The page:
The author, Charles Ghigna, was kind enough to send this piece my way a while back. It’s one of those ‘what if’ types of pieces that we can all relate to on some level. I’m impressed that he managed to garner an invitation to spring training to try out; it’s a shame it didn’t work out for him.
Like many kids of the 1950s, I loved baseball.
I played on teams throughout my youth and in 1964
I received an invitation to spring training camp
for a tryout with the Pittsburgh Pirates.
I’m still waiting to hear from them.
In the meantime, I’ve been writing a few poems…
I may have lost a step or two,
(Or four, or six, or eight).
My bat speed may have slowed a bit,
(Much like a rusty gate).
My fastball may have lost some pop,
My slider may be have slid,
But when I dream of baseball,
I become a kid.
A glint of steel in my young stare,
Swagger in my stride,
I saunter to the plate
With confidence and pride.
A fastball down the middle,
I swing with all my might,
Old Rawlings soars past the crowd
And deep into the night.
There I am in summer’s glow
Warmed by hometown cheers,
Rounding third and striding home,
Back to my boyhood years.
Suddenly I’m sixty-six
Asleep in winter’s sun,
Dreaming of what might have been
When I was twenty-one.
Still I wait to take the call,
To hear them say my name,
An old man dreaming of the day
He played a young man’s game.
Baseball, to me, is still the national pastime because it is a summer game. I feel that almost all Americans are summer people, that summer is what they think of when they think of their childhood. I think it stirs up an incredible emotion within people.
When it comes to purchasing concessions at a ballpark, this seems about accurate.
On July 20, 1944, Nels Potter of the St. Louis Browns was handed a ten-game suspension, making him the first pitcher ever to be suspended for throwing a spitball. In a speech before the Society for American Baseball Research several years later, Potter stated, “The truth is I have never thrown a spitball in my life. It was a cool, dry night and we were playing the Yankees. I was using the rosin bag, Cal Hubbard said I couldn’t go to my mouth with my hands that night. I then blew on my hand. Cal said, ‘You can’t do that.’ I threw the ball in and said there was no rule that says you can’t do that. He kicked me out of the game and I got suspended for 10 days.” Potter returned to the Browns’ lineup on August 6 to win the second game of a doubleheader against the Indians, 6-4.
It’s hard to win a pennant, but it’s harder losing one.
Browsing the young adult section of the library last week, I came across Super-Sized Slugger, by Cal Ripken, Jr. (with Kevin Cowherd). I had a vague awareness that Ripken had broken onto the young adult author scene, though I never made a point to explore his novels. Even though Ripken is, hands down, my favorite player of all time, a lot of my hesitation in checking out his novels has been due to the byline-plus-“With [actual writer]” line. I imagine that even novels like these are written a la Players’ Tribune articles, in which the athlete gives an interview and has final approval, but does not actually do the writing. That’s not to say that no athlete ever does any of his or her own writing ever, but it’s difficult to tell in these cases.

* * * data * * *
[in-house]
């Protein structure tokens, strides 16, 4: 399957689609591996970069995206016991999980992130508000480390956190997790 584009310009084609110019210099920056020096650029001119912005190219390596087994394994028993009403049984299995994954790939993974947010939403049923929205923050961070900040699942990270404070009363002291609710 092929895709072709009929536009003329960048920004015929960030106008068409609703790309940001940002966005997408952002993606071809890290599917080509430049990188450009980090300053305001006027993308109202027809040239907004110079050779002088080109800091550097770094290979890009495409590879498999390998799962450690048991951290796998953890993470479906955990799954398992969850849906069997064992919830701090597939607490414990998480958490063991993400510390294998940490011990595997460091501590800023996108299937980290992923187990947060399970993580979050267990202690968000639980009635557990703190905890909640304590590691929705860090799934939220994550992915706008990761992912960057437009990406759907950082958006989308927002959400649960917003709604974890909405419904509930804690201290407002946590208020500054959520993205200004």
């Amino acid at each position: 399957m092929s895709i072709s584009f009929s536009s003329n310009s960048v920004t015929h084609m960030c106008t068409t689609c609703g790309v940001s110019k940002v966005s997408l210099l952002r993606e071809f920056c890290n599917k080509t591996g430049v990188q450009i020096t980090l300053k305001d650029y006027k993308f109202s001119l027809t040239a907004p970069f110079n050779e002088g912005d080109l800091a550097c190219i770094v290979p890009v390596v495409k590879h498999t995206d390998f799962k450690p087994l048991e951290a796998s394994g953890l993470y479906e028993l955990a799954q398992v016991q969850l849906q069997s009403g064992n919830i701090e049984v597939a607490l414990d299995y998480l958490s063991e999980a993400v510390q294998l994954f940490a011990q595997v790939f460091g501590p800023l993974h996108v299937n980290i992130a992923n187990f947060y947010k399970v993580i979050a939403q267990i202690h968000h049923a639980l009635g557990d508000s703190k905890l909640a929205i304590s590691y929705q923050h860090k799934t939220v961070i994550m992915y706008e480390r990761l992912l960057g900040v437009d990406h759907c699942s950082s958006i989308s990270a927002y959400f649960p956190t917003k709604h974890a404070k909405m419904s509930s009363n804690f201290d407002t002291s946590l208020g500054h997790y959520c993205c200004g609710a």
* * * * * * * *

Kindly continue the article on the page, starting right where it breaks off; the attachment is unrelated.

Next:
Coming face-to-face with a copy of this particular novel, however, I felt compelled to check it out and give it a read. Super-Sized Slugger is actually the second book in the Cal Ripken, Jr.’s All Stars series, though it appears that each book is written to stand on its own. To date, the series comprises of six books, the most recent of which was published this past March.
In Super-Sized Slugger, Cody Parker’s family has just moved from Milwaukee to Baltimore, where he tries out to play third base for the Orioles in the Babe Ruth League. Even though he knows he plays a mean third base, he worries that his weight will prompt the coach to stick him in right field, and “[e]veryone knew … right field was for fat guys. And slow guys. And guys with thick glasses and big ears and bad haircuts” (3). To compound his worries, the kid who started at third base the year before, Dante Rizzo, also happens to be the school bully, who warns Cody that he needs to find another position.
Nevertheless, Cody beats out Dante for the starting third base job, which incites Dante to terrorize Cody every opportunity he gets. Meanwhile, a string of thefts sweeps through the school, and Cody’s life becomes more complicated when he finds himself the prime suspect in the crime wave.
The summary on the inside of the book jacket concludes with the query, “Will Cody ever succeed in getting people to see him for who he really is?” Really, there aren’t a lot of surprises to be found in this novel. For me to state that yes, Cody successfully resolves his issues with Dante, and that yes, the true culprit behind the thefts is uncovered in the end — it’s really not much of a spoiler. The novel was written with an audience of eight-to-twelve-year-olds in mind, and the plot works very well for that age group.
That’s not to knock on the book, by any means. Even if the plot proves predictable, I love the fact that this book, with a protagonist of such strong character, is out there for kids to read. It’s also a well-written baseball book. The influence of a former Major Leaguer’s input on the book shines throughout, and Ripken’s specific influence comes through in details about Baltimore and in the fact that Cody plays third base. His knowledge of the position and the game as a whole makes it truly enjoyable to a fan of the game. If all you’re looking for is a little bit of baseball mind candy, this book serves that purpose perfectly.